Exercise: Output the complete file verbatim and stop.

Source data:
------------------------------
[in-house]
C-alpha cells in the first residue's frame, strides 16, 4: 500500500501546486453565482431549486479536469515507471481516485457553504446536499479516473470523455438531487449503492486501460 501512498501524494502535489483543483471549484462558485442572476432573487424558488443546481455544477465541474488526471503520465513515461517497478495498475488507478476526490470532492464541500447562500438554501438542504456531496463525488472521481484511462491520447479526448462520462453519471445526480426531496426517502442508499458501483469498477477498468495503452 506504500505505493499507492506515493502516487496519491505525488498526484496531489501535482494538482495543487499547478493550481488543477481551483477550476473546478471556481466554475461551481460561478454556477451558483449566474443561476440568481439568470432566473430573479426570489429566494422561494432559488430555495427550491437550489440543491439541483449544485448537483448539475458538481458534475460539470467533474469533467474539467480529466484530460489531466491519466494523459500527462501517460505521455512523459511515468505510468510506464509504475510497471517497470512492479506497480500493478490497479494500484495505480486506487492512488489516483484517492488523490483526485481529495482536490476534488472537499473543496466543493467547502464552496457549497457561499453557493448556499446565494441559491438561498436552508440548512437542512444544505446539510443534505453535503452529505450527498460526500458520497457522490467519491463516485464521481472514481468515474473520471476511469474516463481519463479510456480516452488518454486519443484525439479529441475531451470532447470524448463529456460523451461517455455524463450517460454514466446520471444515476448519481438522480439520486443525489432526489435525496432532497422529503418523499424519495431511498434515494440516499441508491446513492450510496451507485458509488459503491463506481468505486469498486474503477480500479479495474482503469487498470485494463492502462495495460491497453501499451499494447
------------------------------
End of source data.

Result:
[in-house]
C-alpha cells in the first residue's frame, strides 16, 4: 500500500501546486453565482431549486479536469515507471481516485457553504446536499479516473470523455438531487449503492486501460 501512498501524494502535489483543483471549484462558485442572476432573487424558488443546481455544477465541474488526471503520465513515461517497478495498475488507478476526490470532492464541500447562500438554501438542504456531496463525488472521481484511462491520447479526448462520462453519471445526480426531496426517502442508499458501483469498477477498468495503452 506504500505505493499507492506515493502516487496519491505525488498526484496531489501535482494538482495543487499547478493550481488543477481551483477550476473546478471556481466554475461551481460561478454556477451558483449566474443561476440568481439568470432566473430573479426570489429566494422561494432559488430555495427550491437550489440543491439541483449544485448537483448539475458538481458534475460539470467533474469533467474539467480529466484530460489531466491519466494523459500527462501517460505521455512523459511515468505510468510506464509504475510497471517497470512492479506497480500493478490497479494500484495505480486506487492512488489516483484517492488523490483526485481529495482536490476534488472537499473543496466543493467547502464552496457549497457561499453557493448556499446565494441559491438561498436552508440548512437542512444544505446539510443534505453535503452529505450527498460526500458520497457522490467519491463516485464521481472514481468515474473520471476511469474516463481519463479510456480516452488518454486519443484525439479529441475531451470532447470524448463529456460523451461517455455524463450517460454514466446520471444515476448519481438522480439520486443525489432526489435525496432532497422529503418523499424519495431511498434515494440516499441508491446513492450510496451507485458509488459503491463506481468505486469498486474503477480500479479495474482503469487498470485494463492502462495495460491497453501499451499494447